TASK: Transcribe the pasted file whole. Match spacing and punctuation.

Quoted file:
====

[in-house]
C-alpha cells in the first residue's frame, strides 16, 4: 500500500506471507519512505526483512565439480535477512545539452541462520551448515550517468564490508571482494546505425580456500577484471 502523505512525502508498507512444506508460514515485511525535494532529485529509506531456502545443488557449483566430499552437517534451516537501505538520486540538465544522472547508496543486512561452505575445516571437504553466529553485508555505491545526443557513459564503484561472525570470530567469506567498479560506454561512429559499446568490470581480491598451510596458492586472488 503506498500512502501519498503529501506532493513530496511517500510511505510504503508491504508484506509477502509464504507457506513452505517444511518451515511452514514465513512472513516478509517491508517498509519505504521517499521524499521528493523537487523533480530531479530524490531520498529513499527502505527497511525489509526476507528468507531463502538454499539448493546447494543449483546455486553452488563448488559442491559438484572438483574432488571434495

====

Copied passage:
[in-house]
C-alpha cells in the first residue's frame, strides 16, 4: 500500500506471507519512505526483512565439480535477512545539452541462520551448515550517468564490508571482494546505425580456500577484471 502523505512525502508498507512444506508460514515485511525535494532529485529509506531456502545443488557449483566430499552437517534451516537501505538520486540538465544522472547508496543486512561452505575445516571437504553466529553485508555505491545526443557513459564503484561472525570470530567469506567498479560506454561512429559499446568490470581480491598451510596458492586472488 503506498500512502501519498503529501506532493513530496511517500510511505510504503508491504508484506509477502509464504507457506513452505517444511518451515511452514514465513512472513516478509517491508517498509519505504521517499521524499521528493523537487523533480530531479530524490531520498529513499527502505527497511525489509526476507528468507531463502538454499539448493546447494543449483546455486553452488563448488559442491559438484572438483574432488571434495